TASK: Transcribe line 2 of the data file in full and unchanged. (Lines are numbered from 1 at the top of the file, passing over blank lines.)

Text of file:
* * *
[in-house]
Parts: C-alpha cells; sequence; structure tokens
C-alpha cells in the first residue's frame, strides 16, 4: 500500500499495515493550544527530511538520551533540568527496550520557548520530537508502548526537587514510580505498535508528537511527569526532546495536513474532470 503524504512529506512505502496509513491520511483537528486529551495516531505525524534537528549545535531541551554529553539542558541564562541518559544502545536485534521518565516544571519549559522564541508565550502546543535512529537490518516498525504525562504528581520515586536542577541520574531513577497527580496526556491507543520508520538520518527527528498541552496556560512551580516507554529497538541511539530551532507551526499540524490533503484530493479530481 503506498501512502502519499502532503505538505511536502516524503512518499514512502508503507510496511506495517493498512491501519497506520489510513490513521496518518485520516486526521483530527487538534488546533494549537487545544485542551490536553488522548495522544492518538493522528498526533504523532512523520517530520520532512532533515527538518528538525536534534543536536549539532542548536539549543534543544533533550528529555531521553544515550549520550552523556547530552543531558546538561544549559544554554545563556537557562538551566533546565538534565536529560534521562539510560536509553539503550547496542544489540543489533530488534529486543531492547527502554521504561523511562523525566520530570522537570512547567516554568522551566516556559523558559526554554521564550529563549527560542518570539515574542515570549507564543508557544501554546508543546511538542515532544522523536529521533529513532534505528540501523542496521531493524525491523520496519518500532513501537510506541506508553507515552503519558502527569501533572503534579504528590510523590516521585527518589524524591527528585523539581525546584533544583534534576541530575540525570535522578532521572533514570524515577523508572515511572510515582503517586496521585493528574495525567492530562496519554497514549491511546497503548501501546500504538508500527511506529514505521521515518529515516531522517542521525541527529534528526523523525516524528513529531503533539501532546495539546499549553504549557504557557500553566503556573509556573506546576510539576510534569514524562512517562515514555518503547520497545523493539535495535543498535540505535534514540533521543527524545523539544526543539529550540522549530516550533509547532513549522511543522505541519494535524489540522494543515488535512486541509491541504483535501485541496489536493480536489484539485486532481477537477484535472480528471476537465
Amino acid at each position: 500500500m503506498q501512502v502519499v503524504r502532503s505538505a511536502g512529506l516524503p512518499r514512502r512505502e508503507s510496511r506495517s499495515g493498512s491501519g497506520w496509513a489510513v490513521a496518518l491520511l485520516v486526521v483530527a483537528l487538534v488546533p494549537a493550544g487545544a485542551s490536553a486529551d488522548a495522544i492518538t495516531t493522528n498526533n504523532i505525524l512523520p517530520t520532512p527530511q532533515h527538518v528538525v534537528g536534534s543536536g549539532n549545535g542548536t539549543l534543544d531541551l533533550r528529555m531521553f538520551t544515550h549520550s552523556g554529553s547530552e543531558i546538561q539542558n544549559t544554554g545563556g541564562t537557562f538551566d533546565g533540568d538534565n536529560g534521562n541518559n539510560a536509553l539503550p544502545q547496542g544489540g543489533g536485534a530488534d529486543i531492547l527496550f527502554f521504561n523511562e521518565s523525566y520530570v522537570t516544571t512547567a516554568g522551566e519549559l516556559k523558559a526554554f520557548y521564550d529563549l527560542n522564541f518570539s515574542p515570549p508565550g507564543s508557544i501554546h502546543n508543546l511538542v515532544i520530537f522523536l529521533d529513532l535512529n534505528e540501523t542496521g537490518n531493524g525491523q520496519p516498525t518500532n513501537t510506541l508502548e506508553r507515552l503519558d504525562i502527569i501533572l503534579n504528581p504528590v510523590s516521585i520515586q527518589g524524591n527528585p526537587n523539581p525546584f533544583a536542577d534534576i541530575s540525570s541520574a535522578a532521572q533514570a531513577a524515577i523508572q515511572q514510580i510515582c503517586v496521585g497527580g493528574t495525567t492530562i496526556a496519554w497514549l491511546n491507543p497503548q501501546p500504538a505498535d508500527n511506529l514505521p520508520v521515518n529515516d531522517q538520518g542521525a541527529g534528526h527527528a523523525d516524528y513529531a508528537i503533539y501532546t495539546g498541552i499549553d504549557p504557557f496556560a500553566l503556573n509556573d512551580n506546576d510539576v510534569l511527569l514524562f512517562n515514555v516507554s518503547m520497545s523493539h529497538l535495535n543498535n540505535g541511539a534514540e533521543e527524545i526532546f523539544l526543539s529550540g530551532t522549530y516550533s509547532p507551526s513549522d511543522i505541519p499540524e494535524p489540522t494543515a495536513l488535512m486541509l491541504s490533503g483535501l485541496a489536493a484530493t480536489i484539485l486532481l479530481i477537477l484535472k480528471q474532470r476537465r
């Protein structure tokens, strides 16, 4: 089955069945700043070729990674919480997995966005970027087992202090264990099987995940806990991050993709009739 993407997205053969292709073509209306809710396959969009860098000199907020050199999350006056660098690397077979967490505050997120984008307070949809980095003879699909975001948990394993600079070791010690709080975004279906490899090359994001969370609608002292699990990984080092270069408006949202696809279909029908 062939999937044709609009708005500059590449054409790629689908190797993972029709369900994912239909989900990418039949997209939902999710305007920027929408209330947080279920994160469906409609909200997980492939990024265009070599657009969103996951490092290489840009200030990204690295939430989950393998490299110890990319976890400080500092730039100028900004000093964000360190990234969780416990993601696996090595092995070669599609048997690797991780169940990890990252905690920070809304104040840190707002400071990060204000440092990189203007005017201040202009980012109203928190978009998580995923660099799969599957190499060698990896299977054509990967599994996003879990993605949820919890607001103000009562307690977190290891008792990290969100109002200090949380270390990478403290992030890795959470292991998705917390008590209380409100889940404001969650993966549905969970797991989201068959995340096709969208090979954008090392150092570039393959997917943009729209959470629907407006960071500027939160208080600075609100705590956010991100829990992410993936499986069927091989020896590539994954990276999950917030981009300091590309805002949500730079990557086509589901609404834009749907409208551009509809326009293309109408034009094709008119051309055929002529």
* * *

Parts: C-alpha cells; sequence; structure tokens